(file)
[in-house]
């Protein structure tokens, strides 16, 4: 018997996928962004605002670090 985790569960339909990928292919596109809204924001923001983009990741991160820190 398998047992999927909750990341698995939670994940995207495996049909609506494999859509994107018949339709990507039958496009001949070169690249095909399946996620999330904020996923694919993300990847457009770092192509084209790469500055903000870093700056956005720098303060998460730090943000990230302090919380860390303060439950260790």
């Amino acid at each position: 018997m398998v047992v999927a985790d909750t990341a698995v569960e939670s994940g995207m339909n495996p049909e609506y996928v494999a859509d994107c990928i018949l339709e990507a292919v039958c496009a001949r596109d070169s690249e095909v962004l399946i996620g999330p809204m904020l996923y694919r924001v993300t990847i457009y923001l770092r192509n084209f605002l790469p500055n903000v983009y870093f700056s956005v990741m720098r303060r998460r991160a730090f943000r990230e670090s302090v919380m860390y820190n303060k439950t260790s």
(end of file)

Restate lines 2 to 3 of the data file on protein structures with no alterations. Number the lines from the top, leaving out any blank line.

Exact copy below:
């Protein structure tokens, strides 16, 4: 018997996928962004605002670090 985790569960339909990928292919596109809204924001923001983009990741991160820190 398998047992999927909750990341698995939670994940995207495996049909609506494999859509994107018949339709990507039958496009001949070169690249095909399946996620999330904020996923694919993300990847457009770092192509084209790469500055903000870093700056956005720098303060998460730090943000990230302090919380860390303060439950260790």
């Amino acid at each position: 018997m398998v047992v999927a985790d909750t990341a698995v569960e939670s994940g995207m339909n495996p049909e609506y996928v494999a859509d994107c990928i018949l339709e990507a292919v039958c496009a001949r596109d070169s690249e095909v962004l399946i996620g999330p809204m904020l996923y694919r924001v993300t990847i457009y923001l770092r192509n084209f605002l790469p500055n903000v983009y870093f700056s956005v990741m720098r303060r998460r991160a730090f943000r990230e670090s302090v919380m860390y820190n303060k439950t260790s």